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April / May 2018 Ideas on Intellectual Property Law

Cantor Colburn IP Newsletter

April 1, 2018

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Train in vain
Patents for mass transit fare systems struck down
The Federal Circuit Court of Appeals continues to engage in abstract thinking — thinking about the patent-eligibility of abstract ideas, that is. The Federal Circuit has repeatedly reviewed whether patents are invalid because they covered patent-ineligible inventions. This article discusses a case in which the plaintiff ended up having four patents wiped out as invalid on this basis. A short sidebar discusses how improvements can preclude the abstract idea bar.
Smart Systems Innovations, LLC v. Chicago Transit Authority, No. 16-1233, Oct. 18, 2017, Fed. Cir.; Alice Corp. v. CLS Bank Int’l, 573 U.S. __, 134 S.Ct. 2347 (2014).

Who owns the copyright of stock photos?
Thanks in part to the proliferation of websites over the past couple of decades, the use of stock photography is more widespread than ever. And the posting of photos online — as well as in print — has created a copyright infringement bonanza. But who has the right to enforce copyright claims involving use of stock photographs? This article looks at a Ninth Circuit Court of Appeals case that recently tackled this question.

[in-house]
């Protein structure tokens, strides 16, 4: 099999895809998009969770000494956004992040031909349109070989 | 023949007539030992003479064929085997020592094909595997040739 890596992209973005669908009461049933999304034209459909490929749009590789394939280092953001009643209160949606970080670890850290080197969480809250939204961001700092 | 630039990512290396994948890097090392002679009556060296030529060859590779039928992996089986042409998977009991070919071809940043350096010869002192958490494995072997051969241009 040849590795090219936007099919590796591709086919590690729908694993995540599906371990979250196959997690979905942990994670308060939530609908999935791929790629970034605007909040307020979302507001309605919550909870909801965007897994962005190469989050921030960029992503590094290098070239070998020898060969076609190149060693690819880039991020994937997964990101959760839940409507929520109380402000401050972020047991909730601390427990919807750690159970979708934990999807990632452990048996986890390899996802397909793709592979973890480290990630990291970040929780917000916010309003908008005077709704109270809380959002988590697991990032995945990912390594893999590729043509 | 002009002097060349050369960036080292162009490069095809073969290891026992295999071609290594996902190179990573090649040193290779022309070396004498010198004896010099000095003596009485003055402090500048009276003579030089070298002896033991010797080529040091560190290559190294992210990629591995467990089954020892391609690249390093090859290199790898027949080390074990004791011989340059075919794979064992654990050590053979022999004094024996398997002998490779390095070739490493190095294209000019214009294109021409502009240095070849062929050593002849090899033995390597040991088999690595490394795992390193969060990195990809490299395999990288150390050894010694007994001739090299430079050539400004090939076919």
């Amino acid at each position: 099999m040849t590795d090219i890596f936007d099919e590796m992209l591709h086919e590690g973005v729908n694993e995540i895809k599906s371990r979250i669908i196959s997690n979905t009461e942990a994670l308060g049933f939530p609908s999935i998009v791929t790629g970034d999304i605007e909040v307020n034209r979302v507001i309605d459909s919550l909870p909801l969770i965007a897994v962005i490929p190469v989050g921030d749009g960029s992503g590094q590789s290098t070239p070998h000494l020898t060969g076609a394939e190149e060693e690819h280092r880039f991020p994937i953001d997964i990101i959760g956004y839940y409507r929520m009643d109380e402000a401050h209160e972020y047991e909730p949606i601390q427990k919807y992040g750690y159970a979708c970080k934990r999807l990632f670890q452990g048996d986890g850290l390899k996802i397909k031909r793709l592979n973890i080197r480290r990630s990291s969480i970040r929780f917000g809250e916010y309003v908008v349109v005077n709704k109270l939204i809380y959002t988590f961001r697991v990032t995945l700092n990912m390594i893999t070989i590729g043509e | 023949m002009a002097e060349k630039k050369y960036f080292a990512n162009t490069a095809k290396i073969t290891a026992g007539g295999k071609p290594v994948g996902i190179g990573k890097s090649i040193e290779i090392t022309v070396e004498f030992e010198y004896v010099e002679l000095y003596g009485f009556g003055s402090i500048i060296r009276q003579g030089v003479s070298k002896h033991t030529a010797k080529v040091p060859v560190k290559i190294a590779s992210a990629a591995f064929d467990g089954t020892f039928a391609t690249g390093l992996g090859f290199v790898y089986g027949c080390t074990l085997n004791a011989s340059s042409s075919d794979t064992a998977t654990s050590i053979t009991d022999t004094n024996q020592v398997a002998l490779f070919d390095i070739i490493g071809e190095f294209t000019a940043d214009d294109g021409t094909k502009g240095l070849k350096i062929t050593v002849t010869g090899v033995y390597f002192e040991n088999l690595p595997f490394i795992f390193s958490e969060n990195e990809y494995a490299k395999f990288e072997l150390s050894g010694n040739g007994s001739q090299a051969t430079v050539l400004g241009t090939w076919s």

DRK Photo v. McGraw-Hill Global Education Holdings, LLC, No. 15-15106, Sept. 12, 2017, 9th Cir.

Proving infringement of system patents
Court rejects jury’s infringement finding in phone case
Some might think it would be easier to prove infringement of a patented system having multiple components. The more parts, the more opportunity to prove infringement. Not so. But this article summarizes a case in which one patentee learned the hard way that more parts means more to prove.
Intellectual Ventures LLC v. Motorola Mobility LLC, No. 16-1795, Sept. 13, 2017, Fed. Cir.

Federal Circuit clarifies surname test for trademarks
What’s in a name? The answer to that question might determine whether a mark that includes someone’s surname is eligible for trademark registration. This article reviews a Federal Circuit Court of Appeals case that sheds some light on when a mark with a surname is — and isn’t — registrable as a trademark.
Earnhardt v. Kerry Earnhardt, Inc., No. 16-1939, July 27, 2017, Fed. Cir.

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